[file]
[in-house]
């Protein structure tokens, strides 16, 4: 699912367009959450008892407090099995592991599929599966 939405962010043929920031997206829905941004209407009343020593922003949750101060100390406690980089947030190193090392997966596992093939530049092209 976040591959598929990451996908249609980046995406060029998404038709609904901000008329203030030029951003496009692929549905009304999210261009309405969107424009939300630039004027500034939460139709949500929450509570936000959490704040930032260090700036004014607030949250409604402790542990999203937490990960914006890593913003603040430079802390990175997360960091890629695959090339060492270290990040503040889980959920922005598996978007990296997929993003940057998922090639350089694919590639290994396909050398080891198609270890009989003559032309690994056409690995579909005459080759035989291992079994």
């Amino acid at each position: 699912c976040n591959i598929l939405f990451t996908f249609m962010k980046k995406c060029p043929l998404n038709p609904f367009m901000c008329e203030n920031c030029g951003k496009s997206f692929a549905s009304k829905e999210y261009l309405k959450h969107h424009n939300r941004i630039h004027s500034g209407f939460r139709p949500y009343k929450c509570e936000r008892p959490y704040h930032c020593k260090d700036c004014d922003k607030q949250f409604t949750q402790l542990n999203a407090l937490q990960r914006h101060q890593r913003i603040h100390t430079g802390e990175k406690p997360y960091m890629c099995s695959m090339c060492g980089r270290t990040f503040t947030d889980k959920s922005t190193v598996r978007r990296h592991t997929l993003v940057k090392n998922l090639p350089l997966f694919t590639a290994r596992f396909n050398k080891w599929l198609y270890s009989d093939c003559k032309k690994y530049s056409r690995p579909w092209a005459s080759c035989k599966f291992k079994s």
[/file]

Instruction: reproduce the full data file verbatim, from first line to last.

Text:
[in-house]
């Protein structure tokens, strides 16, 4: 699912367009959450008892407090099995592991599929599966 939405962010043929920031997206829905941004209407009343020593922003949750101060100390406690980089947030190193090392997966596992093939530049092209 976040591959598929990451996908249609980046995406060029998404038709609904901000008329203030030029951003496009692929549905009304999210261009309405969107424009939300630039004027500034939460139709949500929450509570936000959490704040930032260090700036004014607030949250409604402790542990999203937490990960914006890593913003603040430079802390990175997360960091890629695959090339060492270290990040503040889980959920922005598996978007990296997929993003940057998922090639350089694919590639290994396909050398080891198609270890009989003559032309690994056409690995579909005459080759035989291992079994």
């Amino acid at each position: 699912c976040n591959i598929l939405f990451t996908f249609m962010k980046k995406c060029p043929l998404n038709p609904f367009m901000c008329e203030n920031c030029g951003k496009s997206f692929a549905s009304k829905e999210y261009l309405k959450h969107h424009n939300r941004i630039h004027s500034g209407f939460r139709p949500y009343k929450c509570e936000r008892p959490y704040h930032c020593k260090d700036c004014d922003k607030q949250f409604t949750q402790l542990n999203a407090l937490q990960r914006h101060q890593r913003i603040h100390t430079g802390e990175k406690p997360y960091m890629c099995s695959m090339c060492g980089r270290t990040f503040t947030d889980k959920s922005t190193v598996r978007r990296h592991t997929l993003v940057k090392n998922l090639p350089l997966f694919t590639a290994r596992f396909n050398k080891w599929l198609y270890s009989d093939c003559k032309k690994y530049s056409r690995p579909w092209a005459s080759c035989k599966f291992k079994s």